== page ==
John Redmond is not one to do things by halves. The 68-year-old Truganina resident ran his own business for more than 30 years, is a life member with the Carlton Football Club and will be doing his fourth tour of the Kokoda track in October. He sat down with Charlene Macaulay to tell the full story.
You’ve done three tours of the Kokoda track, and you’re gearing up for a fourth in October. Why is this so important to you?
These veterans saved Australia, and stopped 13,000 Japanese from taking over at Port Moresby … We owe these guys a lot of debt. I believe kids of today – 16 and 17 year-olds who are running riot on the streets – should go and walk that track and get a bit of an understanding of what these veterans did.
What was the impetus behind your very first Kokoda tour?
It was my 60th birthday, and to raise money for cochlear research, which gave our last granddaughter Kara hearing in one of her ears.
How much have you raised in total for cochlear research?
You ran your business, Redmond Repetition Engineers, in Hoppers Crossing for more than three decades. Tell me more.
Me and my wife Marlene started with one machine in the backyard and $2000 in the bank. We went from there to a 4500-square metre factory that produced precision components for some of the biggest global brands in military, aviation and automotive. I grew the business too quick … we shut it down three or four years ago.
What are you doing with yourself now?
I actually sat back and felt sorry for myself for two-and-a-half or three years. I drive cars for a company, and I’ve also got another job where I deliver plasma and bloods to hospitals.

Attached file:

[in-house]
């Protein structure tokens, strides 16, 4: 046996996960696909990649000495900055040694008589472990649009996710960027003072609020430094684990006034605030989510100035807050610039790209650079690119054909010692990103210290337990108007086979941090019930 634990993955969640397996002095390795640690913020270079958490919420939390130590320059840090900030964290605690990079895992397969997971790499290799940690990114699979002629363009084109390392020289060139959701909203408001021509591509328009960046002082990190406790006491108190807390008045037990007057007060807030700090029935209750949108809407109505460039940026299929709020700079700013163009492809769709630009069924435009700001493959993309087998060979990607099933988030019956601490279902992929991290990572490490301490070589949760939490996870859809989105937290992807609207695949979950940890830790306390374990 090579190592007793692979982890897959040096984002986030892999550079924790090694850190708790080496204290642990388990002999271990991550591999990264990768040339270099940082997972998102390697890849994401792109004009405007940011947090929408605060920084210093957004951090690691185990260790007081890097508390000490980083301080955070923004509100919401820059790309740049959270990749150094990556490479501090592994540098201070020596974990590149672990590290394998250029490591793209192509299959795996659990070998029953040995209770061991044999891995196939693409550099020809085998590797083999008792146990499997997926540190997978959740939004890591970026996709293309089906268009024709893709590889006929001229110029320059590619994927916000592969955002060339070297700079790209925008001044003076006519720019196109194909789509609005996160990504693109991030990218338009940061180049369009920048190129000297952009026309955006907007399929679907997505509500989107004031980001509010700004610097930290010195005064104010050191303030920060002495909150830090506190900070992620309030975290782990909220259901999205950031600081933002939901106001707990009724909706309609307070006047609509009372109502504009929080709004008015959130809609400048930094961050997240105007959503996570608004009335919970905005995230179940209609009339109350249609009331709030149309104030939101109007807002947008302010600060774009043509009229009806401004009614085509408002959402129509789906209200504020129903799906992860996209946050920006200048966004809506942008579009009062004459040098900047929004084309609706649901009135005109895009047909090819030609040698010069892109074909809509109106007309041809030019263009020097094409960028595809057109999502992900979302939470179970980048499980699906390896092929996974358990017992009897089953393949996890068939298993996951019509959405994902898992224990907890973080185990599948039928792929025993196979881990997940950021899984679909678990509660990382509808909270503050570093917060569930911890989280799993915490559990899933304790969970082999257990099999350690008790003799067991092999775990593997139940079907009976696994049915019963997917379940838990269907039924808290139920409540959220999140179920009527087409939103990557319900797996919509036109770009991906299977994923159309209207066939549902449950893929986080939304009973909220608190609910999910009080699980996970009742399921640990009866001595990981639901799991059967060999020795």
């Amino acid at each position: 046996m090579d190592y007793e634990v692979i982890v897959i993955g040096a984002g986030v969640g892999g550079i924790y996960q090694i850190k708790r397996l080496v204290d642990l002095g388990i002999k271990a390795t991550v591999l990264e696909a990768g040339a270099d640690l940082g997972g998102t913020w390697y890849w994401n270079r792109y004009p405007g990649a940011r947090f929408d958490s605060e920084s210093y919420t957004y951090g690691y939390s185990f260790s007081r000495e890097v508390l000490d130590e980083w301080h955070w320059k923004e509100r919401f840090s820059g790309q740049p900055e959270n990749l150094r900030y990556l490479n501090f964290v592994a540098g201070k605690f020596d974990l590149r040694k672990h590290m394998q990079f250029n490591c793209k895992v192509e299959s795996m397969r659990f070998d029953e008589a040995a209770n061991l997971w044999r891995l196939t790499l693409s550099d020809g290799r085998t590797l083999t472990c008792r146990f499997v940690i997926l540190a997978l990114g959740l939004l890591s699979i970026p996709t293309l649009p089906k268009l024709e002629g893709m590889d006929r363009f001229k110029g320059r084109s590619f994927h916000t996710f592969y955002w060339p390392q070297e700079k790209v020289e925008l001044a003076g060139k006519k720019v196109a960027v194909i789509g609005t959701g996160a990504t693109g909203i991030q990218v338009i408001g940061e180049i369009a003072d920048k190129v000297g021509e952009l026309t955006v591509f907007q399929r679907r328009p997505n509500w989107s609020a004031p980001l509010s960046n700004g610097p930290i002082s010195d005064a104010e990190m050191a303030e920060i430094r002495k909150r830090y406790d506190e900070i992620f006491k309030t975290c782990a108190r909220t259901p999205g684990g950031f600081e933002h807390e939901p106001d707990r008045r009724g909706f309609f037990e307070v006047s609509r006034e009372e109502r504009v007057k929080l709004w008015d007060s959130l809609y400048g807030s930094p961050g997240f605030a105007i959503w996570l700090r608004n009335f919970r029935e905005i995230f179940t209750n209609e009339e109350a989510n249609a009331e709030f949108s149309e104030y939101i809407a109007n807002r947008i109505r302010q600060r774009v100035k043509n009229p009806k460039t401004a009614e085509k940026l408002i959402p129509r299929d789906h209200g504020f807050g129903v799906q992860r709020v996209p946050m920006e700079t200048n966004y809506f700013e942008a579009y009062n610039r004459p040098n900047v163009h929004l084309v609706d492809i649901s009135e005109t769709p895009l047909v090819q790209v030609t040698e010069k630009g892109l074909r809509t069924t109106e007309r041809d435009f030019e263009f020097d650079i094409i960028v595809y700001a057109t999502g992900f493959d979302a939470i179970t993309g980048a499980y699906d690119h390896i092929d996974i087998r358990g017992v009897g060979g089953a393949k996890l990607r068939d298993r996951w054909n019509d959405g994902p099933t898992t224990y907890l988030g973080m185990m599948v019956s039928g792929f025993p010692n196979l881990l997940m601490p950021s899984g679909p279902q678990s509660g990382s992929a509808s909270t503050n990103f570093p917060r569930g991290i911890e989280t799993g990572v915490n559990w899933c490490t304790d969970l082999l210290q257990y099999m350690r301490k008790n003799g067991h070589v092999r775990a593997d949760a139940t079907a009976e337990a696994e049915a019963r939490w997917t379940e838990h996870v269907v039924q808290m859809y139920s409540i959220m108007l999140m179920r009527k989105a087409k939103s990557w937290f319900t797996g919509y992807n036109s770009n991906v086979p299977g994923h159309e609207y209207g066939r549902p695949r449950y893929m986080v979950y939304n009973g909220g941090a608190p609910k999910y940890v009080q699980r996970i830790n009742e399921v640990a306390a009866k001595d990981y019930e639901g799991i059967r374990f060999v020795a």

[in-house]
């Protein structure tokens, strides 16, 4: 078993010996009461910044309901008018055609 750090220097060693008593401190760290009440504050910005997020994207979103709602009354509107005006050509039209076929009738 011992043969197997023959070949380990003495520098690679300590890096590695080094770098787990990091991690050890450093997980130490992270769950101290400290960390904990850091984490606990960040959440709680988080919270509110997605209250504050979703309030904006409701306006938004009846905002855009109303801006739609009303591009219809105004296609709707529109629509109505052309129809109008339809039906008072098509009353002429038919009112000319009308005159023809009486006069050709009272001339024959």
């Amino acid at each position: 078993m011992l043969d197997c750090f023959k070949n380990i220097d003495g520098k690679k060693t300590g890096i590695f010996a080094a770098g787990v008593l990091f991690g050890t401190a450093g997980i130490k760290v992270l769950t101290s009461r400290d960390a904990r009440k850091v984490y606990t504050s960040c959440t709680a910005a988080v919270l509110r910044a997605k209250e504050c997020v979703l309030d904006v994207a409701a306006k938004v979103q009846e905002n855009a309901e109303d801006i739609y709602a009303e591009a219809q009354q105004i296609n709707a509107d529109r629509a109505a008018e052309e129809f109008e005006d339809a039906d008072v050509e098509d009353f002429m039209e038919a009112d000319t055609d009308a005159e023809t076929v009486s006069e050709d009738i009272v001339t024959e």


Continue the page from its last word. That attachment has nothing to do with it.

We’ve downsized from a massive double storey to this single storey … we’ve bought a new Ford Ranger and a brand-new caravan. After the football season, we’re going to do some travelling – we’ll be the grey nomads! I’m also heavily involved with the Carlton Football Club, where I’ve got a life membership for 25 years of continuous service to the Carltonians.
How did you and your wife Marlene meet?
At my place, at a baseball barbecue. Marlene walked in with her boyfriend, and he played for the opposition team. I was 17 and I just chatted her up in my usual way. [Then, at a dance], I asked her if she’d like to dance, and she jumped up and we danced all night!
I married Marlene when I was 19, we’re coming up to 50 years in December. I was a father at 21 and a grandfather at 48. I’ve got two girls, and four granddaughters. We paid $2600 for our first block of land, and $24,000 for our first house.